How the Holiday Appeal could have gone betterFebruary 17, 2010
We had what we thought was a rather compelling video: a compilation of photos of survivors from our recent conference holding up the year of their first holidays with cancer. It made me sad when I watched it (my girlfriend and sister, too).
At Young Adult Cancer Canada, we’ve a tendency to leap before we look. The advantage being we tend to learn pretty quickly, and, we will hopefully end up with some significant experience and an unstoppable team. And that’s true of the recent Holiday Appeal, so, here’s the missteps that may have contributed to it not reaching its full potential, from where I sit.
1) Wrong message, wrong timing.
We had planned to send out two messages about the appeal with our handy email software, Mailchimp. One to the full list with the goal of getting their eyeballs behind the video, and one to our Survivors in Action (SIA) group to get them to pass the word on to their networks. They’d go out one after the other the morning of the 24, just before people woke up and checked their inbox for one last time before the holidays.
In what I’ll attribute to a sleep deprived state, I managed to royally mix it up: I sent the SIA message to the full list at 8:30 pm on December 23. Then, hesitated on sending the full message until noon on December 24, after most people had headed home from their offices to their families.
2) Unable to donate.
Our online donation software is a bit interesting to design for. In copying the HTML to make it look great, I managed to hide the “confirm” button on the second donation page.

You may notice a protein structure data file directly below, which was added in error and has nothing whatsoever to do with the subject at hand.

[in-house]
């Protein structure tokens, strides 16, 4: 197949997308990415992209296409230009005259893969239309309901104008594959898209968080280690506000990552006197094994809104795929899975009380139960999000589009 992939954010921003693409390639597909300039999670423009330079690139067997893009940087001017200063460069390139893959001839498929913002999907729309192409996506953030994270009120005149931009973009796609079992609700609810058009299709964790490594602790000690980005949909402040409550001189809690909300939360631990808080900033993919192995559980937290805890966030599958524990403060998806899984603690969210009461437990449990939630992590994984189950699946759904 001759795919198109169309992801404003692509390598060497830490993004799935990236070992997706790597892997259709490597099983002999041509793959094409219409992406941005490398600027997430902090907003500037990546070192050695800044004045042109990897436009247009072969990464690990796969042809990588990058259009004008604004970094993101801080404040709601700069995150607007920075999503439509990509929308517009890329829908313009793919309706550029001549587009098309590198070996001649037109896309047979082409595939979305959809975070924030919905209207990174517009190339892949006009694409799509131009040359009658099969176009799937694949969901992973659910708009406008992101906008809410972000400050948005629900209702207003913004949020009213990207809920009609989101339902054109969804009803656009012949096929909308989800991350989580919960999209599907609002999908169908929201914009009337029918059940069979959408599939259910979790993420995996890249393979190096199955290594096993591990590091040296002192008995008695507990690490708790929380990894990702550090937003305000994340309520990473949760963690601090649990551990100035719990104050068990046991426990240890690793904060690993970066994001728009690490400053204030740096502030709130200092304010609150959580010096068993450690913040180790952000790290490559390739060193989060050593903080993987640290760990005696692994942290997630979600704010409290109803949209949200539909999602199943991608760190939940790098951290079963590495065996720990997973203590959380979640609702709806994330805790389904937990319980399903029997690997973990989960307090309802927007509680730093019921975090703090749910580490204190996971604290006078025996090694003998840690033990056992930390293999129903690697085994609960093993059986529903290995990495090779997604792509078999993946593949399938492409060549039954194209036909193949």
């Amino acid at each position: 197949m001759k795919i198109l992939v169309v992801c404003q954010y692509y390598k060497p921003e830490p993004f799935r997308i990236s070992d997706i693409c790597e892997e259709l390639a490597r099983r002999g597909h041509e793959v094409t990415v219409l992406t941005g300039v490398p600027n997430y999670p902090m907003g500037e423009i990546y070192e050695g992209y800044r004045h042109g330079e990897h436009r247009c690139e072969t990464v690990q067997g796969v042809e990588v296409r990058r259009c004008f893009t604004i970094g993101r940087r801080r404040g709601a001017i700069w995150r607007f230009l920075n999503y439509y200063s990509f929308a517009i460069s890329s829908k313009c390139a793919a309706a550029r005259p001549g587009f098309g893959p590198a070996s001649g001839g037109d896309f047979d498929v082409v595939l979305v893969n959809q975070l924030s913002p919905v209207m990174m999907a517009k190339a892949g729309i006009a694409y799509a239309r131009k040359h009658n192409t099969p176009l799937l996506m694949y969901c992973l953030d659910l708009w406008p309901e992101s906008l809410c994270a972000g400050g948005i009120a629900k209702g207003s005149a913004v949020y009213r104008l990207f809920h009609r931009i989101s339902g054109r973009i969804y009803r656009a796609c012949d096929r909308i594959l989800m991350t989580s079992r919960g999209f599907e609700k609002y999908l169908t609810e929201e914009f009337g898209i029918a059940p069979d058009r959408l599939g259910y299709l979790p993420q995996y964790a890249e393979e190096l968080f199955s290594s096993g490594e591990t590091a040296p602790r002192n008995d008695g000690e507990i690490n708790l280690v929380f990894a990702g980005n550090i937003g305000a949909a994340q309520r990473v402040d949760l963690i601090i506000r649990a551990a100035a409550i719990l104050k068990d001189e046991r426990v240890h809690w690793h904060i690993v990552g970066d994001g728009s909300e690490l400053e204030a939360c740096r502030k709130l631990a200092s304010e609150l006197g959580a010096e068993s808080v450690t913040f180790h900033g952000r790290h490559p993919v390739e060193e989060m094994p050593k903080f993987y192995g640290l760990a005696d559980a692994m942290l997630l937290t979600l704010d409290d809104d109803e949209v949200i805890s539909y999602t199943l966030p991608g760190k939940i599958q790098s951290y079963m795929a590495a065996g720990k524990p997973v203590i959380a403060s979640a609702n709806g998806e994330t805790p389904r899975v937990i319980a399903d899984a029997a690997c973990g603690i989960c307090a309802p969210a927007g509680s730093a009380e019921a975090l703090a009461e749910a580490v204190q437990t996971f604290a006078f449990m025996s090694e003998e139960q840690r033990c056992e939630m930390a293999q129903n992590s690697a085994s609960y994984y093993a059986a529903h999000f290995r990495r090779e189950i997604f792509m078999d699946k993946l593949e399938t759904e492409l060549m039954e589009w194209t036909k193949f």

So, if you donated right after the first message, it didn’t actually get through. The confirmation button was not visible on the page, so, it couldn’t be clicked on.
3) Unable to see the video.
I didn’t do the due diligence in testing the page to death in every browser combination. It looked great in Chrome 4 on my Mac. But less so on the many versions of Internet Explorer. In fact, for a significant portion of the audience you couldn’t even watch the video. The super emotional one.
4) Not using our brand equity.
In order to take full advantage of the limitations of our fundraising software, I recommended that we put together a unique design for the Holiday appeal. And, while it looked ok, it looked nothing like Young Adult Cancer Canada, and didn’t connect fully with the emotional video.
The Holiday Appeal could have decidedly gone better. But, there’s more than a few lessons I picked up along the way. That’s something that we’ve truly taken to heart, particularly with the recently launched Shave for the Brave website. (Yeah, I know it looks different than the YACC site, but, it’s for good reason this time: I promise.)